MGD/Bowers was originally formed as a single-member New York limited liability company as part of a plan to combine the operations of two Syracuse-based accounting firms—Dermody, Burke & Brown, Certified Public Accountants, P.C. (hereinafter DBB) and Pasquale & Bowers LLP. The single-member PLLC obtained certification as a QEZE under General Municipal Law article 18–B in July 2002 and, thereafter, a certificate of amendment of the articles of organization was filed changing the name of that entity to Dermody, Burke & Brown, Certified Public Accountants, PLLC (hereinafter Dermody PLLC). In January 2003, Dermody PLLC began operations and 20 members were admitted to the practice, 14 of whom had been shareholders of DBB and the other six of whom had been partners at Pasquale & Bowers.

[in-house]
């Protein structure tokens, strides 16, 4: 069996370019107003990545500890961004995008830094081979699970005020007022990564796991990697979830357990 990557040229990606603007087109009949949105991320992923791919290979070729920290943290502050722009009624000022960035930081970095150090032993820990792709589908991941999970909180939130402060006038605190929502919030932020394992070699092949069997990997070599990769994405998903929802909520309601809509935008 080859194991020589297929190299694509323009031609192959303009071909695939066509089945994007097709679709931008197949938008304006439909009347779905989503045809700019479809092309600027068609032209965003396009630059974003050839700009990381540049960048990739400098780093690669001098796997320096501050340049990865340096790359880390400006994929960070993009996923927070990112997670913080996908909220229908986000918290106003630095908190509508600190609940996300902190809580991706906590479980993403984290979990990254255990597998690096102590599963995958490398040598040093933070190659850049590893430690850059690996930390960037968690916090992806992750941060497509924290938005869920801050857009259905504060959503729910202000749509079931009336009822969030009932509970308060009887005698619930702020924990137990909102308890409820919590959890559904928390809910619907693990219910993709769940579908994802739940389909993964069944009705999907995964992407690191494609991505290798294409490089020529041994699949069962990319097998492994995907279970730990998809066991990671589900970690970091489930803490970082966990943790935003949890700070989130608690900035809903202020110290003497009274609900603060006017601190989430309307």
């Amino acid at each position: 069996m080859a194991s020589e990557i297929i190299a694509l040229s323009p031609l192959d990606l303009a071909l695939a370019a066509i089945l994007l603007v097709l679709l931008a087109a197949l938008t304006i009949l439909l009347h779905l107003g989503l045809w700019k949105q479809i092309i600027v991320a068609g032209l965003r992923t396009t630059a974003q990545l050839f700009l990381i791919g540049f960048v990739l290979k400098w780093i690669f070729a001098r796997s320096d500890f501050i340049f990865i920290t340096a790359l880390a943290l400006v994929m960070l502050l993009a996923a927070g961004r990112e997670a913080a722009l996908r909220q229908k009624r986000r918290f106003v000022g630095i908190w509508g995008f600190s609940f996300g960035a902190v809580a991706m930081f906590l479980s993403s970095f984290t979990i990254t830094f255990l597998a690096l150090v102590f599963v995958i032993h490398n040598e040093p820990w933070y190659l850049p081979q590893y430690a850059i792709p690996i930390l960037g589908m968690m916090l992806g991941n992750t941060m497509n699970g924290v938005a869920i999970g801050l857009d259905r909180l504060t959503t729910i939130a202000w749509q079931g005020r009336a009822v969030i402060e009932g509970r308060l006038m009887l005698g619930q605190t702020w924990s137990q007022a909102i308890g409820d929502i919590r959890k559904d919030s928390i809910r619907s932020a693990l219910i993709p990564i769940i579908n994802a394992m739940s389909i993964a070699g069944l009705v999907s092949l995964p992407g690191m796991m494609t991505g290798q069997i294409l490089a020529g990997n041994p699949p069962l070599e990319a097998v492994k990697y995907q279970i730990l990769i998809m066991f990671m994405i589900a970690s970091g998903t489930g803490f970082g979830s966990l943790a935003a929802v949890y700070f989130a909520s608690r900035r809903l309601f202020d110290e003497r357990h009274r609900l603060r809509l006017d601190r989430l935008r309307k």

In July 2004, the members of Dermody PLLC entered into a separation agreement wherein the practice separated in a similar proportion to how it had been formed. Pursuant to that agreement, the former shareholders of DBB had their membership interests in Dermody PLLC redeemed and formed a new entity, leaving only the former partners of Pasquale & Bowers as members. The separation agreement further provided that the redemptions of the membership interests were, for tax purposes, intended to be treated as an assets-over form division of a partnership whereby one of the resulting partnerships is a continuation of the former partnership. Accordingly, notwithstanding its retention of the corporate form, the post-separation Dermody PLLC—as the resulting partnership whose members had less than a 50% interest in the capital and profits of the prior partnership—became a new partnership for federal tax purposes (see Internal Revenue Code [26 USC] § 708[b][2][B]; 26 CFR 1.708–1[d][1] ). A certificate of amendment to the entity's articles of organization was again filed changing its name to MGD/Bowers. MGD/Bowers applied for and was granted certification as a QEZE in August 2004.